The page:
CAMPAIGNERS whose homes will border a warehouse which is set to become Europe’s largest parcel hub have generated a 1,400-strong petition against the controversial plans.

Parcel delivery giant Hermes submitted its bid to Barnsley Council to build the 363,000 square feet hub on a site earmarked for development in Hoyland, close to junction 36 of the M1.

Hermes bosses said the development could create 800 jobs for the area and once completed in as soon as two years’ time the hub could process more than one million parcels each day.

However, the plans have caused an outrage among local residents who claim the site has always been classed as green belt land.

Mark Goodison, who started the petition, told the Chronicle: “None of Hoyland’s residents want this because it will cause chaos in the town. I think the plans will rip Hoyland to shreds, and take away all sense of the settlement.

“We feel like we are being lied to. We have tried to speak to the council about what is going on because we want our voices to be heard and we want these plans halted.

“We aren’t trying to stand in the way of progress but I believe that if these plans go ahead, they will completely swamp the town.

“I have lived here all my life, and I hope to keep living here, but I can’t imagine Hoyland being a nice place to live when there are lorries driving through the village every day to make deliveries.”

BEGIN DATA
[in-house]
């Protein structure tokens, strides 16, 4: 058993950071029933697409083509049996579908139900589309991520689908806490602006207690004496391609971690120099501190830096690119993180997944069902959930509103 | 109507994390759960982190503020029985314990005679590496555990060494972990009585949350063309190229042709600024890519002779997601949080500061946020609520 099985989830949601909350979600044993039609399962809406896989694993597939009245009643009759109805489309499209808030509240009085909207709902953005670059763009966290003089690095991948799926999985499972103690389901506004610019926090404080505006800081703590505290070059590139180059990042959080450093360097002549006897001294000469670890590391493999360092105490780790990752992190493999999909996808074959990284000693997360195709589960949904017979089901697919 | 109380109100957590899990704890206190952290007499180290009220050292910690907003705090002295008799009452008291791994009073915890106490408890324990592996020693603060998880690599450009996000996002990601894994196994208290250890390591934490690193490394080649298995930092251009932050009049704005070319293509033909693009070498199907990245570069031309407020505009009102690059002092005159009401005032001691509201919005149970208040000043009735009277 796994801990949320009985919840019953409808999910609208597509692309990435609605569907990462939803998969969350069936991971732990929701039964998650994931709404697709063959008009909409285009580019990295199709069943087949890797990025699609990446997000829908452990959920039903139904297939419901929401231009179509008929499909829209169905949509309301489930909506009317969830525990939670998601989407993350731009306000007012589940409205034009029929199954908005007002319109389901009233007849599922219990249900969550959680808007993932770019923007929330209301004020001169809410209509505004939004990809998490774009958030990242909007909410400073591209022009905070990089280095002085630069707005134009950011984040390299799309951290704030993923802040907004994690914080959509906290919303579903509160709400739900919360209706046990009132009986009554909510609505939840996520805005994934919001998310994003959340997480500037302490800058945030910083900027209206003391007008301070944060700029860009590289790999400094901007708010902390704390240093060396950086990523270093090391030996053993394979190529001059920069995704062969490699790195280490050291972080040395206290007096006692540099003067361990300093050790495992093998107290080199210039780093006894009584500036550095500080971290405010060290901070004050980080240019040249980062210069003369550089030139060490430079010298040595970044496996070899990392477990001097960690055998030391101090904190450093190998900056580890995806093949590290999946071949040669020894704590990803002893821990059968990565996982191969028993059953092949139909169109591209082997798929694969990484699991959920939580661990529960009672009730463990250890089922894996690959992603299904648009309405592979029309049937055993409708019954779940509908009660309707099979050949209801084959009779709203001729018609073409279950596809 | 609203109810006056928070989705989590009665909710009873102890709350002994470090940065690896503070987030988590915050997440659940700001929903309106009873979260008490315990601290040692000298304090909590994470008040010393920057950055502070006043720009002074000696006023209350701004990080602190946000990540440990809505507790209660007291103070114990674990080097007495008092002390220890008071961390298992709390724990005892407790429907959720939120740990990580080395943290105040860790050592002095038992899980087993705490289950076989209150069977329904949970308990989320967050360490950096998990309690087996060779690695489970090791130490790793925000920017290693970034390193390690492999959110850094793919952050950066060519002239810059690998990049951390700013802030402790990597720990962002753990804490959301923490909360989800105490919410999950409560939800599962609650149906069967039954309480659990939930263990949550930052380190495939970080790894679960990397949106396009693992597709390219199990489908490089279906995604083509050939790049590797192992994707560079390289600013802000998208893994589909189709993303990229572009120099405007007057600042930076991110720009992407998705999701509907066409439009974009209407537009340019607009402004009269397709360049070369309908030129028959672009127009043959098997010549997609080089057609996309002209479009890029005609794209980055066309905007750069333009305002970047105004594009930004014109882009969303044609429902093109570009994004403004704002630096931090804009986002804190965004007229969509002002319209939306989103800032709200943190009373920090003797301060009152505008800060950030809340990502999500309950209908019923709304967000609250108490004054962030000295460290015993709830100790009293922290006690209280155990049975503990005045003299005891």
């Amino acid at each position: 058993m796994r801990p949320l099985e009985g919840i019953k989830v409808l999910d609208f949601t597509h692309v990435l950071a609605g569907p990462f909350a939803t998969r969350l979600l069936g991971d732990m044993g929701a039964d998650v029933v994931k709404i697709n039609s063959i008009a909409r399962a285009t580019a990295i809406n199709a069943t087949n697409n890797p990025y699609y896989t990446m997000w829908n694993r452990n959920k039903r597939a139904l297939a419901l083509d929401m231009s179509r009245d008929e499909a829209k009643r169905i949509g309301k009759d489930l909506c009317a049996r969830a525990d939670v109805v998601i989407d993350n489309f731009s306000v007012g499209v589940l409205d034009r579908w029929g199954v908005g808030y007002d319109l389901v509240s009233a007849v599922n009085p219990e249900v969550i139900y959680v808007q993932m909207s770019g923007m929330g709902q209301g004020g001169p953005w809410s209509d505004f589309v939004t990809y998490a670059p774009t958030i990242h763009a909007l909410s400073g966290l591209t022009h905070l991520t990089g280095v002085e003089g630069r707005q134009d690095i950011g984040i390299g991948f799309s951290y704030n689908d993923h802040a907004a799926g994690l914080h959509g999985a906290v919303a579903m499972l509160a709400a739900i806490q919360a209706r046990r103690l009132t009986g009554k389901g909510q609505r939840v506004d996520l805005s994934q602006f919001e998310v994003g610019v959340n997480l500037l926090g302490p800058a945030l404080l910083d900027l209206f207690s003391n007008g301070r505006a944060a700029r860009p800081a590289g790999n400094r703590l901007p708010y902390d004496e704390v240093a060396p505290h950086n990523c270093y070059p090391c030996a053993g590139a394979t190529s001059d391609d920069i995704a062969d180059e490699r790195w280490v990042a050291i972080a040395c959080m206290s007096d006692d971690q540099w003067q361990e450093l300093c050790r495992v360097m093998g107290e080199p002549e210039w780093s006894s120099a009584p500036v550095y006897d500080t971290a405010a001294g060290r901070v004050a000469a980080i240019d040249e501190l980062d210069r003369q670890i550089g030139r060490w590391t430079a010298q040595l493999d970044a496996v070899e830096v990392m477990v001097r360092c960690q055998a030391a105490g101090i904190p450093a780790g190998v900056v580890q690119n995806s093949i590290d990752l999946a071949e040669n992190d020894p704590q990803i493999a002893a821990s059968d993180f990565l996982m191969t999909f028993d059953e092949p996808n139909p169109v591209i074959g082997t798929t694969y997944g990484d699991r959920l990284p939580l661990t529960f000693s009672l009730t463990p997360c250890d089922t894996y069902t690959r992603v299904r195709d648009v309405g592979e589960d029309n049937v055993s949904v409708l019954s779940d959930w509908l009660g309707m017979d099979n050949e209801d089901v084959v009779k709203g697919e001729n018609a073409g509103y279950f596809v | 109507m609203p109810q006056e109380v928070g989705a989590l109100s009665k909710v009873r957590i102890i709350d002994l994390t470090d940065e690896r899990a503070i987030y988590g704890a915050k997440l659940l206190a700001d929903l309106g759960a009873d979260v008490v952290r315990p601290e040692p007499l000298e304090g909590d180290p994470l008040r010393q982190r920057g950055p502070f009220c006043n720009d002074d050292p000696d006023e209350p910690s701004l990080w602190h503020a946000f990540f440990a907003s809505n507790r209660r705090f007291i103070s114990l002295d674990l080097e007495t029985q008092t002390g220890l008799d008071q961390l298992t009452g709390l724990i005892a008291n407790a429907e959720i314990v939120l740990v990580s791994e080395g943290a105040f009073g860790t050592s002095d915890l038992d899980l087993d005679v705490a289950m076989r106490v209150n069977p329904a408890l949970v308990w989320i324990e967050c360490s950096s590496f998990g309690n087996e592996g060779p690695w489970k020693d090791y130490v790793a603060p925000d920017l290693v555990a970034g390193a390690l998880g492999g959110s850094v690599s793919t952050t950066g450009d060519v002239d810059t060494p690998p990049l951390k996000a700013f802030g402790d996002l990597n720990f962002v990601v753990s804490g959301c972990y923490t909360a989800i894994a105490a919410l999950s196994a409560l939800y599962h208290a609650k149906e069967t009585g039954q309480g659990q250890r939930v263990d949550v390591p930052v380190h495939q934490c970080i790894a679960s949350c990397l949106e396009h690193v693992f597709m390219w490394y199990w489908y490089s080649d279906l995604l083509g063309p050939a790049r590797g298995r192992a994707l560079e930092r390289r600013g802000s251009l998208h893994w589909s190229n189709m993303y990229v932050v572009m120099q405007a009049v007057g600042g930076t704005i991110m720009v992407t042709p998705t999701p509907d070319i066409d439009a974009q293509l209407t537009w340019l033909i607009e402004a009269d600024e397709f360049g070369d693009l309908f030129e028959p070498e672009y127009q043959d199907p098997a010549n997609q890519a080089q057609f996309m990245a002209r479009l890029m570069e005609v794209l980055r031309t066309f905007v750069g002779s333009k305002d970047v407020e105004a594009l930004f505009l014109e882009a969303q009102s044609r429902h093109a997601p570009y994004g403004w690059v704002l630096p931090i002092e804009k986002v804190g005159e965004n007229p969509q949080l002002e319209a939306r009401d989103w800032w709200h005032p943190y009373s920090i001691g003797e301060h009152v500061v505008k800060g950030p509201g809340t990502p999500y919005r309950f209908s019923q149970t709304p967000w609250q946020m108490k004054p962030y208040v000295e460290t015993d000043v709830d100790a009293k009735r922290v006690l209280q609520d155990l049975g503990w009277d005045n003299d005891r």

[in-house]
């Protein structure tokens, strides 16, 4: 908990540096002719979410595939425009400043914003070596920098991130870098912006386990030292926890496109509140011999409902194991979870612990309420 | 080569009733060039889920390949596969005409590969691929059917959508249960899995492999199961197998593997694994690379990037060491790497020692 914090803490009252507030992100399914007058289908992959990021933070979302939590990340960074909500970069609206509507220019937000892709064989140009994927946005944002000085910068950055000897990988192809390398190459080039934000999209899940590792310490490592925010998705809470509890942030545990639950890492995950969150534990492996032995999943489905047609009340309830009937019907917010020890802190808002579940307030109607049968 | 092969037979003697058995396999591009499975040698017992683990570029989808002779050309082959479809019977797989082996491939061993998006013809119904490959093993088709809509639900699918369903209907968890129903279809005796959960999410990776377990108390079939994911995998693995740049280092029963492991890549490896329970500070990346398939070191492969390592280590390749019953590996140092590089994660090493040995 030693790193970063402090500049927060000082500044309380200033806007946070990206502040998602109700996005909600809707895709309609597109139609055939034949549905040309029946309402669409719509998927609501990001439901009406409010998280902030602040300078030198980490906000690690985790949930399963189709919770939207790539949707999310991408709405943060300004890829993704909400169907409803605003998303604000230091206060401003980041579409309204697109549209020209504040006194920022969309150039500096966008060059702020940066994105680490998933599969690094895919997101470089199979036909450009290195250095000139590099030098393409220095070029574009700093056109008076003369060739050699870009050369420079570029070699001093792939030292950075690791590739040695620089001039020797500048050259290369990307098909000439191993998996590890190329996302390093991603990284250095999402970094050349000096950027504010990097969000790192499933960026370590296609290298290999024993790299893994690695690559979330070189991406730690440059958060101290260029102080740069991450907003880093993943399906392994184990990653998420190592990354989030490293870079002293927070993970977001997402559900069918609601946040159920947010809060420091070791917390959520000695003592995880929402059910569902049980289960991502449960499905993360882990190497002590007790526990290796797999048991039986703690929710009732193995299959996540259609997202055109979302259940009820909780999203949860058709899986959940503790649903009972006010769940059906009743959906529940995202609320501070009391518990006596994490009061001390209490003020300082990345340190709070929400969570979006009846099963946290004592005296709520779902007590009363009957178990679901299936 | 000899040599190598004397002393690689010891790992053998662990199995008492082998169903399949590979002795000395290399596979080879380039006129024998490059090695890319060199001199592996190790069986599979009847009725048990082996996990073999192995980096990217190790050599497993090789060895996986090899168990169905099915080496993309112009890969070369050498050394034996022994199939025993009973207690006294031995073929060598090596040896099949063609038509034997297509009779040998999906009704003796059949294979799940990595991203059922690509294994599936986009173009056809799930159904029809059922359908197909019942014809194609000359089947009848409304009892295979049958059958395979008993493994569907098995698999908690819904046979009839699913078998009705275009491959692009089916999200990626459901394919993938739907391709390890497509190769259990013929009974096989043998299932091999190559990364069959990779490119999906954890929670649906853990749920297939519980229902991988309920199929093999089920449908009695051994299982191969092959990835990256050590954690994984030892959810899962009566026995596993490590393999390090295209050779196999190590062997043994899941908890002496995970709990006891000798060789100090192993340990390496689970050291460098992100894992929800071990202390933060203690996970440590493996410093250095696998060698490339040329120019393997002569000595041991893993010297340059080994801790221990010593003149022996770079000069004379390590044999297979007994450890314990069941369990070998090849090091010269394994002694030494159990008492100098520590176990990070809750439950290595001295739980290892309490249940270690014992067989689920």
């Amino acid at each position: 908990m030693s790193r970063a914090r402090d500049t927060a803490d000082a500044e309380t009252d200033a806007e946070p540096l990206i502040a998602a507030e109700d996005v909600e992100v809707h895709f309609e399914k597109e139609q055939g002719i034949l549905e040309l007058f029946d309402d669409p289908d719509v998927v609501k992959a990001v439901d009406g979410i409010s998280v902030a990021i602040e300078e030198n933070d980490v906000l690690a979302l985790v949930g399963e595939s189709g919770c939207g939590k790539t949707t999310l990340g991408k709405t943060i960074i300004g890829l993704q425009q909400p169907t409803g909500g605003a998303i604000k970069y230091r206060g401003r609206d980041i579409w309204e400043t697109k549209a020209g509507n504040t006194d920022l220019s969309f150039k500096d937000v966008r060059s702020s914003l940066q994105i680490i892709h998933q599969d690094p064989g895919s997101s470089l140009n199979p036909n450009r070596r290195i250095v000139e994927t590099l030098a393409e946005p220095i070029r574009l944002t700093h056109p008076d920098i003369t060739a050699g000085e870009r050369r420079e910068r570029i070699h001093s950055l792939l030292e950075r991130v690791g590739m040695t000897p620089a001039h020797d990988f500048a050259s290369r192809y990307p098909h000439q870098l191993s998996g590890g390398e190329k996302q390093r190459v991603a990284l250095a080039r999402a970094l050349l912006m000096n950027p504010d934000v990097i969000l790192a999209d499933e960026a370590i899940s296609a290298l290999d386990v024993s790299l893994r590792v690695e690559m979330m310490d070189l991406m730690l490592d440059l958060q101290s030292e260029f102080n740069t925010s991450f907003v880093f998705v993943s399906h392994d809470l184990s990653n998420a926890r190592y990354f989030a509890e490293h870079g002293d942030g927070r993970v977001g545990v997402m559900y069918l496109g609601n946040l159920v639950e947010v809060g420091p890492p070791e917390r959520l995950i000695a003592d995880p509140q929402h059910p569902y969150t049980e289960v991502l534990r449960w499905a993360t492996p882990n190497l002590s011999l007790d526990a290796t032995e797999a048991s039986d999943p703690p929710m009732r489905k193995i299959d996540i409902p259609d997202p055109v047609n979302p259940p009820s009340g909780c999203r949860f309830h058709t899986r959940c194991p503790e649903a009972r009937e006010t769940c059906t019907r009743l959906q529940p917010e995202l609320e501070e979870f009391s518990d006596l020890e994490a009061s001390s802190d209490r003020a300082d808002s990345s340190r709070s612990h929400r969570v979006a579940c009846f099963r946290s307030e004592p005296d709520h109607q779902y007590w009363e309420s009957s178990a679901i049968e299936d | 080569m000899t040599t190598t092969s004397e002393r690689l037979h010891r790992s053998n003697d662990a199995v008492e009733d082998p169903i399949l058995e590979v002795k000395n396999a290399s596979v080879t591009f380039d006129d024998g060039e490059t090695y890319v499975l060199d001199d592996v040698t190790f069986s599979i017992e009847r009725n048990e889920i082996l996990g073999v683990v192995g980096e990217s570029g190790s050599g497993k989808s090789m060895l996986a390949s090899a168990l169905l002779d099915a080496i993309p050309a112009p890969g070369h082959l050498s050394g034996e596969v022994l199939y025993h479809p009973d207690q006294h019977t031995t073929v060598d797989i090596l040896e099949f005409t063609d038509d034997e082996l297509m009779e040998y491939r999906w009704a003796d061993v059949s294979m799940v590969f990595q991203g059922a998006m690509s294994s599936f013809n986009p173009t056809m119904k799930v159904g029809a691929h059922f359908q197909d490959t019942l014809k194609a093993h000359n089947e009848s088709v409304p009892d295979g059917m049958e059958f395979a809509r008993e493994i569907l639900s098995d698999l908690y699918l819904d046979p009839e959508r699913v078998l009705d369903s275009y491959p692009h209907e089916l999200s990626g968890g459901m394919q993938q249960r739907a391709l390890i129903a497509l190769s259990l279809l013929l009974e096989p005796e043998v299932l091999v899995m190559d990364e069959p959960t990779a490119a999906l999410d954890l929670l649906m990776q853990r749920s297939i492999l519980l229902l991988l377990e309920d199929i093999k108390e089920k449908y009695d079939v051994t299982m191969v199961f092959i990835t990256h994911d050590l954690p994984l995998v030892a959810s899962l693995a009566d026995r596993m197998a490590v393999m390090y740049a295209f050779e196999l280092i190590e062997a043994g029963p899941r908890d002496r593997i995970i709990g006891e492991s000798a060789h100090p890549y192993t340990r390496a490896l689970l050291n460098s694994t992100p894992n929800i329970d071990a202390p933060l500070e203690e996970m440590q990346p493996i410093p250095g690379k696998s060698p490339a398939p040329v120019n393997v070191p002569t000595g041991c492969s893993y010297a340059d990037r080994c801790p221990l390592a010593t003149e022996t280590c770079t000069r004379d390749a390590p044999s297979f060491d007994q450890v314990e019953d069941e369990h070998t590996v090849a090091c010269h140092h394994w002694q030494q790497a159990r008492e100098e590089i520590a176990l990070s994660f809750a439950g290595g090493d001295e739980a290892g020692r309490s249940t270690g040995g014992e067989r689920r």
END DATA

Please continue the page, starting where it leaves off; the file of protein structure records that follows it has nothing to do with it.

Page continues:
Part of the plans encroach on the famous Rockingham Miners’ Welfare Recreation Ground where Olympic sprinter Dorothy Hyman trained.

Coun Tim Cheetham, cabinet spokesperson for place, added: “Barnsley Council has received a planning application for two related proposals on the land we have identified for employment use between Sheffield Road and the M1 motorway at Hoyland.

“The site falls within the area covered by the recent Hoyland West masterplan framework consultation.

“While that consultation has only recently closed, the results yet to be fully analysed, and a framework yet to be adopted, developers are still entitled to submit planning applications and the council has a statutory duty to consider them.

“The interest in this site is welcomed although the timing of these applications, which is not ideal so soon after the consultation, is out of the council’s control.

“The applicant has therefore been made aware that these applications cannot be determined until the council has finalised and adopted the Hoyland West masterplan framework.

“Our primary focus is therefore on considering all the comments received in response to the consultation, and we will then be working hard to finalise the masterplan framework document as soon as we can.

“In the meantime, we will be publicising the planning applications and would urge those with an interest in the site to also respond to the consultation on these planning applications so that we can take account of the views of local people and act on these where necessary.”